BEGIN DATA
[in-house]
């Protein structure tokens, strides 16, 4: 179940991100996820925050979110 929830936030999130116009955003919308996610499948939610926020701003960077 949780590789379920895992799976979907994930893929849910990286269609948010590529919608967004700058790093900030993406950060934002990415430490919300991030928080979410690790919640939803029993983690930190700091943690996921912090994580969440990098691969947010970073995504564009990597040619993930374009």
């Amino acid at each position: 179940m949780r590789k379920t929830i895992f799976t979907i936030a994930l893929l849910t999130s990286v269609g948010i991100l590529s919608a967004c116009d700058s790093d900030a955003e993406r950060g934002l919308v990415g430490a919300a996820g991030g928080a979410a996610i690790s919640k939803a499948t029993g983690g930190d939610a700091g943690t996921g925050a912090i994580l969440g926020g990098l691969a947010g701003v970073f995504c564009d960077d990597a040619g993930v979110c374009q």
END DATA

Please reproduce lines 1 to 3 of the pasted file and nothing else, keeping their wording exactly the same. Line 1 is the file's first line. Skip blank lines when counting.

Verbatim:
[in-house]
């Protein structure tokens, strides 16, 4: 179940991100996820925050979110 929830936030999130116009955003919308996610499948939610926020701003960077 949780590789379920895992799976979907994930893929849910990286269609948010590529919608967004700058790093900030993406950060934002990415430490919300991030928080979410690790919640939803029993983690930190700091943690996921912090994580969440990098691969947010970073995504564009990597040619993930374009």
């Amino acid at each position: 179940m949780r590789k379920t929830i895992f799976t979907i936030a994930l893929l849910t999130s990286v269609g948010i991100l590529s919608a967004c116009d700058s790093d900030a955003e993406r950060g934002l919308v990415g430490a919300a996820g991030g928080a979410a996610i690790s919640k939803a499948t029993g983690g930190d939610a700091g943690t996921g925050a912090i994580l969440g926020g990098l691969a947010g701003v970073f995504c564009d960077d990597a040619g993930v979110c374009q």